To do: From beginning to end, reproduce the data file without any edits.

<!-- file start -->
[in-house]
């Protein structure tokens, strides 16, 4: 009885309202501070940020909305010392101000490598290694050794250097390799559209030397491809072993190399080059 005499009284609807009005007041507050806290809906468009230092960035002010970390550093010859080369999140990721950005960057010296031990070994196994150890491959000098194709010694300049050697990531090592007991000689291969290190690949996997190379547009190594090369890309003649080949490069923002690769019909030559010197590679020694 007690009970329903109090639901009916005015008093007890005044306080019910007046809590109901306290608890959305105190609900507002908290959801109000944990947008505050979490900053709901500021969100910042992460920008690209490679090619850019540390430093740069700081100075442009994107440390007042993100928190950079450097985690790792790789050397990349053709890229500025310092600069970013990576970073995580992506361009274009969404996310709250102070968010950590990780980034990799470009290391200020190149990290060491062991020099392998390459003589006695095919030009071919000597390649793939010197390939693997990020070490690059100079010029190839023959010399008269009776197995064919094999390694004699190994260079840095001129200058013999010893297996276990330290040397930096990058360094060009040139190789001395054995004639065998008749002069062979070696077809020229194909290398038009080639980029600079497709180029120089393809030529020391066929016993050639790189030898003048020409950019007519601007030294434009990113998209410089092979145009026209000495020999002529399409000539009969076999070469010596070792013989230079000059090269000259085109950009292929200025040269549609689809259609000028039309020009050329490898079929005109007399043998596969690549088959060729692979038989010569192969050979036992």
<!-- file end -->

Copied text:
[in-house]
């Protein structure tokens, strides 16, 4: 009885309202501070940020909305010392101000490598290694050794250097390799559209030397491809072993190399080059 005499009284609807009005007041507050806290809906468009230092960035002010970390550093010859080369999140990721950005960057010296031990070994196994150890491959000098194709010694300049050697990531090592007991000689291969290190690949996997190379547009190594090369890309003649080949490069923002690769019909030559010197590679020694 007690009970329903109090639901009916005015008093007890005044306080019910007046809590109901306290608890959305105190609900507002908290959801109000944990947008505050979490900053709901500021969100910042992460920008690209490679090619850019540390430093740069700081100075442009994107440390007042993100928190950079450097985690790792790789050397990349053709890229500025310092600069970013990576970073995580992506361009274009969404996310709250102070968010950590990780980034990799470009290391200020190149990290060491062991020099392998390459003589006695095919030009071919000597390649793939010197390939693997990020070490690059100079010029190839023959010399008269009776197995064919094999390694004699190994260079840095001129200058013999010893297996276990330290040397930096990058360094060009040139190789001395054995004639065998008749002069062979070696077809020229194909290398038009080639980029600079497709180029120089393809030529020391066929016993050639790189030898003048020409950019007519601007030294434009990113998209410089092979145009026209000495020999002529399409000539009969076999070469010596070792013989230079000059090269000259085109950009292929200025040269549609689809259609000028039309020009050329490898079929005109007399043998596969690549088959060729692979038989010569192969050979036992």